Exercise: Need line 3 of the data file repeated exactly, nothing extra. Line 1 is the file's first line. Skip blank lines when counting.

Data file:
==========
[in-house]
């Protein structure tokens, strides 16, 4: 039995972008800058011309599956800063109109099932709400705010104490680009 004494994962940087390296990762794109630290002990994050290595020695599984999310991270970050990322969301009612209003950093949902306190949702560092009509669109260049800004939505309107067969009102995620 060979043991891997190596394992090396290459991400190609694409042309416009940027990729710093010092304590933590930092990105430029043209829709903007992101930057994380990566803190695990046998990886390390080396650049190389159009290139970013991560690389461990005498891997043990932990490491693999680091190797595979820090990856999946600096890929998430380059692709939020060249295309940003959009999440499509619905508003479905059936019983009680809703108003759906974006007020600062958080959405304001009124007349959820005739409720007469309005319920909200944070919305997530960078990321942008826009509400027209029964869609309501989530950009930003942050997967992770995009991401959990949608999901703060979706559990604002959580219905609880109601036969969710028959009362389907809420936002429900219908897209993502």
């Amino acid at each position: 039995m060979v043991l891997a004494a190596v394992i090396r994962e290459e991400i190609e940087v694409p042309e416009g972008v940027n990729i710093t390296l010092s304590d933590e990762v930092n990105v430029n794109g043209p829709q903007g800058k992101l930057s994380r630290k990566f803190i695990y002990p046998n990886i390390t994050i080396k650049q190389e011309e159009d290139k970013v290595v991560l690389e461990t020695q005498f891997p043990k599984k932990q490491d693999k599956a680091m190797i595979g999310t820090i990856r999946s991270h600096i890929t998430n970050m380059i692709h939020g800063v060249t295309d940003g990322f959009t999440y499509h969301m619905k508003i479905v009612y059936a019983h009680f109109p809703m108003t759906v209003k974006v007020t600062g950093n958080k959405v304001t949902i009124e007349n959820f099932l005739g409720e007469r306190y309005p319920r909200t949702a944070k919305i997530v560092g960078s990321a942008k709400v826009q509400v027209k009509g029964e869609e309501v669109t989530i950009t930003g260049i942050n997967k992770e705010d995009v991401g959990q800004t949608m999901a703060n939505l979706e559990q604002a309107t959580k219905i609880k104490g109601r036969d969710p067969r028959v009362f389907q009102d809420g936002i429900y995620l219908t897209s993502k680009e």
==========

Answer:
């Amino acid at each position: 039995m060979v043991l891997a004494a190596v394992i090396r994962e290459e991400i190609e940087v694409p042309e416009g972008v940027n990729i710093t390296l010092s304590d933590e990762v930092n990105v430029n794109g043209p829709q903007g800058k992101l930057s994380r630290k990566f803190i695990y002990p046998n990886i390390t994050i080396k650049q190389e011309e159009d290139k970013v290595v991560l690389e461990t020695q005498f891997p043990k599984k932990q490491d693999k599956a680091m190797i595979g999310t820090i990856r999946s991270h600096i890929t998430n970050m380059i692709h939020g800063v060249t295309d940003g990322f959009t999440y499509h969301m619905k508003i479905v009612y059936a019983h009680f109109p809703m108003t759906v209003k974006v007020t600062g950093n958080k959405v304001t949902i009124e007349n959820f099932l005739g409720e007469r306190y309005p319920r909200t949702a944070k919305i997530v560092g960078s990321a942008k709400v826009q509400v027209k009509g029964e869609e309501v669109t989530i950009t930003g260049i942050n997967k992770e705010d995009v991401g959990q800004t949608m999901a703060n939505l979706e559990q604002a309107t959580k219905i609880k104490g109601r036969d969710p067969r028959v009362f389907q009102d809420g936002i429900y995620l219908t897209s993502k680009e």